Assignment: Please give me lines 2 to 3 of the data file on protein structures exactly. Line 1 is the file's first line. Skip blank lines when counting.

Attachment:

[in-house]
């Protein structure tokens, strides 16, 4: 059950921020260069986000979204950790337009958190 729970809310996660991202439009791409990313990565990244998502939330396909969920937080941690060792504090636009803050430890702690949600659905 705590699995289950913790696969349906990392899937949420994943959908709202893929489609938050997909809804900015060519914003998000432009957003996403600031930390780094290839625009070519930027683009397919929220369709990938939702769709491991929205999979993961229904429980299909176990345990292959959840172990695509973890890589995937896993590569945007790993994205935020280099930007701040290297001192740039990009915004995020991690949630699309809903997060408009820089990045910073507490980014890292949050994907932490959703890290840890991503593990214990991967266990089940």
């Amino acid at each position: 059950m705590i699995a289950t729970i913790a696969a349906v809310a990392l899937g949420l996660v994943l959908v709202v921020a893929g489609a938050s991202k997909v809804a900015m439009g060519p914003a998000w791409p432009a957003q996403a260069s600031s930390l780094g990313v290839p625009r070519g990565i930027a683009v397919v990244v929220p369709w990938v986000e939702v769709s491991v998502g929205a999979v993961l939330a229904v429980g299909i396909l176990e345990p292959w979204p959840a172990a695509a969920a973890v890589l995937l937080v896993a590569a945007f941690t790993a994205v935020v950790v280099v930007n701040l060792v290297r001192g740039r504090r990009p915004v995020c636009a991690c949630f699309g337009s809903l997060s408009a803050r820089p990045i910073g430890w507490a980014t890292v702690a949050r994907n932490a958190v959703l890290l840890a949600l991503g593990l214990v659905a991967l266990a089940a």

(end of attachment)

């Protein structure tokens, strides 16, 4: 059950921020260069986000979204950790337009958190 729970809310996660991202439009791409990313990565990244998502939330396909969920937080941690060792504090636009803050430890702690949600659905 705590699995289950913790696969349906990392899937949420994943959908709202893929489609938050997909809804900015060519914003998000432009957003996403600031930390780094290839625009070519930027683009397919929220369709990938939702769709491991929205999979993961229904429980299909176990345990292959959840172990695509973890890589995937896993590569945007790993994205935020280099930007701040290297001192740039990009915004995020991690949630699309809903997060408009820089990045910073507490980014890292949050994907932490959703890290840890991503593990214990991967266990089940």
């Amino acid at each position: 059950m705590i699995a289950t729970i913790a696969a349906v809310a990392l899937g949420l996660v994943l959908v709202v921020a893929g489609a938050s991202k997909v809804a900015m439009g060519p914003a998000w791409p432009a957003q996403a260069s600031s930390l780094g990313v290839p625009r070519g990565i930027a683009v397919v990244v929220p369709w990938v986000e939702v769709s491991v998502g929205a999979v993961l939330a229904v429980g299909i396909l176990e345990p292959w979204p959840a172990a695509a969920a973890v890589l995937l937080v896993a590569a945007f941690t790993a994205v935020v950790v280099v930007n701040l060792v290297r001192g740039r504090r990009p915004v995020c636009a991690c949630f699309g337009s809903l997060s408009a803050r820089p990045i910073g430890w507490a980014t890292v702690a949050r994907n932490a958190v959703l890290l840890a949600l991503g593990l214990v659905a991967l266990a089940a």